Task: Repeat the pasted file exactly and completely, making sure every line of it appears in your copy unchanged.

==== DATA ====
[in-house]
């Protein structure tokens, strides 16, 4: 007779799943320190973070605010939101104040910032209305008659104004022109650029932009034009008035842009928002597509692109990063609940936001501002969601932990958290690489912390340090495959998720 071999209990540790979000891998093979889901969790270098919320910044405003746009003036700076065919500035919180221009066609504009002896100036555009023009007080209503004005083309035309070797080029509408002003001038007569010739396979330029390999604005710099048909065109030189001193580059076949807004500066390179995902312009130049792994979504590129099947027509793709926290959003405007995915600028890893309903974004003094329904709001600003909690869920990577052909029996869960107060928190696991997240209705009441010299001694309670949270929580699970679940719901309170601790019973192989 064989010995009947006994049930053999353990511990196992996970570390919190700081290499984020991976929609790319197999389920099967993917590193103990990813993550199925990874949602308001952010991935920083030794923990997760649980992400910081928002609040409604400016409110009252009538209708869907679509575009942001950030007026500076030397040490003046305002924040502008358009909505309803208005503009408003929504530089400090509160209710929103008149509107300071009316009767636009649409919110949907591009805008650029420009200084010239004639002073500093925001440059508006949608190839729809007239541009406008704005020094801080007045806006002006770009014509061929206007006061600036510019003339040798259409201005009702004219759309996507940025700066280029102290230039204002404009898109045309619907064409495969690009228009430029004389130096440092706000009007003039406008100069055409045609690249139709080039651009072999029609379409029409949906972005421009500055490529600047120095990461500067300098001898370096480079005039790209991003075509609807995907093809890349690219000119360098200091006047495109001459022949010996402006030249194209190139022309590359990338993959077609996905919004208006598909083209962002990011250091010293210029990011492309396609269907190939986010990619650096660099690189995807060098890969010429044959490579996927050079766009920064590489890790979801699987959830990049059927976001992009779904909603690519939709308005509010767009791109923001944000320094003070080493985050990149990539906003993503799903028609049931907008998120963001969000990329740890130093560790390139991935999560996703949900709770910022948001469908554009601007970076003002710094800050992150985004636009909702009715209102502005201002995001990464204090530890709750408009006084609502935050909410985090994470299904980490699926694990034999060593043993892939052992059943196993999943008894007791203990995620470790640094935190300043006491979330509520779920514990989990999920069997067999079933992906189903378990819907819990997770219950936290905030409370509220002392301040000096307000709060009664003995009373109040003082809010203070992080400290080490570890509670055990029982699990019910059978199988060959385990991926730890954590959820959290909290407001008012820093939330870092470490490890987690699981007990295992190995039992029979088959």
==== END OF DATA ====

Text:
[in-house]
């Protein structure tokens, strides 16, 4: 007779799943320190973070605010939101104040910032209305008659104004022109650029932009034009008035842009928002597509692109990063609940936001501002969601932990958290690489912390340090495959998720 071999209990540790979000891998093979889901969790270098919320910044405003746009003036700076065919500035919180221009066609504009002896100036555009023009007080209503004005083309035309070797080029509408002003001038007569010739396979330029390999604005710099048909065109030189001193580059076949807004500066390179995902312009130049792994979504590129099947027509793709926290959003405007995915600028890893309903974004003094329904709001600003909690869920990577052909029996869960107060928190696991997240209705009441010299001694309670949270929580699970679940719901309170601790019973192989 064989010995009947006994049930053999353990511990196992996970570390919190700081290499984020991976929609790319197999389920099967993917590193103990990813993550199925990874949602308001952010991935920083030794923990997760649980992400910081928002609040409604400016409110009252009538209708869907679509575009942001950030007026500076030397040490003046305002924040502008358009909505309803208005503009408003929504530089400090509160209710929103008149509107300071009316009767636009649409919110949907591009805008650029420009200084010239004639002073500093925001440059508006949608190839729809007239541009406008704005020094801080007045806006002006770009014509061929206007006061600036510019003339040798259409201005009702004219759309996507940025700066280029102290230039204002404009898109045309619907064409495969690009228009430029004389130096440092706000009007003039406008100069055409045609690249139709080039651009072999029609379409029409949906972005421009500055490529600047120095990461500067300098001898370096480079005039790209991003075509609807995907093809890349690219000119360098200091006047495109001459022949010996402006030249194209190139022309590359990338993959077609996905919004208006598909083209962002990011250091010293210029990011492309396609269907190939986010990619650096660099690189995807060098890969010429044959490579996927050079766009920064590489890790979801699987959830990049059927976001992009779904909603690519939709308005509010767009791109923001944000320094003070080493985050990149990539906003993503799903028609049931907008998120963001969000990329740890130093560790390139991935999560996703949900709770910022948001469908554009601007970076003002710094800050992150985004636009909702009715209102502005201002995001990464204090530890709750408009006084609502935050909410985090994470299904980490699926694990034999060593043993892939052992059943196993999943008894007791203990995620470790640094935190300043006491979330509520779920514990989990999920069997067999079933992906189903378990819907819990997770219950936290905030409370509220002392301040000096307000709060009664003995009373109040003082809010203070992080400290080490570890509670055990029982699990019910059978199988060959385990991926730890954590959820959290909290407001008012820093939330870092470490490890987690699981007990295992190995039992029979088959």